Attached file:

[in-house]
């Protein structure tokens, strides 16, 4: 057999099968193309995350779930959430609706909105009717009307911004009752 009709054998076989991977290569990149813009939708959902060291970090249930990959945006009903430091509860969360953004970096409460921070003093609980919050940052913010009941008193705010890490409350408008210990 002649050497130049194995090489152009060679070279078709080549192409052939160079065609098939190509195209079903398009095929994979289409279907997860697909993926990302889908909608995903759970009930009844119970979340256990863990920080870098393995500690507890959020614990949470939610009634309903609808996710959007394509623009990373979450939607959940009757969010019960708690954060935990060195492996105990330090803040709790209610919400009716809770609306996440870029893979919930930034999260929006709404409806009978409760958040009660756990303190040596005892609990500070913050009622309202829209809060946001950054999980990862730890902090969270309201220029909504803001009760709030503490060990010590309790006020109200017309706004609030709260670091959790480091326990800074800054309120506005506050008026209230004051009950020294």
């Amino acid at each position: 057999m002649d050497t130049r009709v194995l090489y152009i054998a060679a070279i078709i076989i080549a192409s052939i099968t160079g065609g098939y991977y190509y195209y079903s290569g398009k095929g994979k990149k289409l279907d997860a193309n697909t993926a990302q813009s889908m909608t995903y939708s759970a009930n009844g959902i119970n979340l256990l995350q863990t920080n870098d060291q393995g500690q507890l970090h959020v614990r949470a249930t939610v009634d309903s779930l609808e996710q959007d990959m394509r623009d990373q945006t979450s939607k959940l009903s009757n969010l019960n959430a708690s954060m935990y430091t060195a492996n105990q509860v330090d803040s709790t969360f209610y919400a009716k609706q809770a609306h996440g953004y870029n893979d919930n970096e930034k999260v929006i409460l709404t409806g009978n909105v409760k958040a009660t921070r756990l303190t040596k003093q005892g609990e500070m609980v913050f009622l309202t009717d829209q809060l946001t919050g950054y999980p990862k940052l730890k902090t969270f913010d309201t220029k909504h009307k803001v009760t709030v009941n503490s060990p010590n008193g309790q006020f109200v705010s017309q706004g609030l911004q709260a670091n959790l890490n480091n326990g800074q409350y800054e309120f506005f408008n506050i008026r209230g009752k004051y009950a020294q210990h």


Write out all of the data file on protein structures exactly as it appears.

[in-house]
């Protein structure tokens, strides 16, 4: 057999099968193309995350779930959430609706909105009717009307911004009752 009709054998076989991977290569990149813009939708959902060291970090249930990959945006009903430091509860969360953004970096409460921070003093609980919050940052913010009941008193705010890490409350408008210990 002649050497130049194995090489152009060679070279078709080549192409052939160079065609098939190509195209079903398009095929994979289409279907997860697909993926990302889908909608995903759970009930009844119970979340256990863990920080870098393995500690507890959020614990949470939610009634309903609808996710959007394509623009990373979450939607959940009757969010019960708690954060935990060195492996105990330090803040709790209610919400009716809770609306996440870029893979919930930034999260929006709404409806009978409760958040009660756990303190040596005892609990500070913050009622309202829209809060946001950054999980990862730890902090969270309201220029909504803001009760709030503490060990010590309790006020109200017309706004609030709260670091959790480091326990800074800054309120506005506050008026209230004051009950020294």
């Amino acid at each position: 057999m002649d050497t130049r009709v194995l090489y152009i054998a060679a070279i078709i076989i080549a192409s052939i099968t160079g065609g098939y991977y190509y195209y079903s290569g398009k095929g994979k990149k289409l279907d997860a193309n697909t993926a990302q813009s889908m909608t995903y939708s759970a009930n009844g959902i119970n979340l256990l995350q863990t920080n870098d060291q393995g500690q507890l970090h959020v614990r949470a249930t939610v009634d309903s779930l609808e996710q959007d990959m394509r623009d990373q945006t979450s939607k959940l009903s009757n969010l019960n959430a708690s954060m935990y430091t060195a492996n105990q509860v330090d803040s709790t969360f209610y919400a009716k609706q809770a609306h996440g953004y870029n893979d919930n970096e930034k999260v929006i409460l709404t409806g009978n909105v409760k958040a009660t921070r756990l303190t040596k003093q005892g609990e500070m609980v913050f009622l309202t009717d829209q809060l946001t919050g950054y999980p990862k940052l730890k902090t969270f913010d309201t220029k909504h009307k803001v009760t709030v009941n503490s060990p010590n008193g309790q006020f109200v705010s017309q706004g609030l911004q709260a670091n959790l890490n480091n326990g800074q409350y800054e309120f506005f408008n506050i008026r209230g009752k004051y009950a020294q210990h």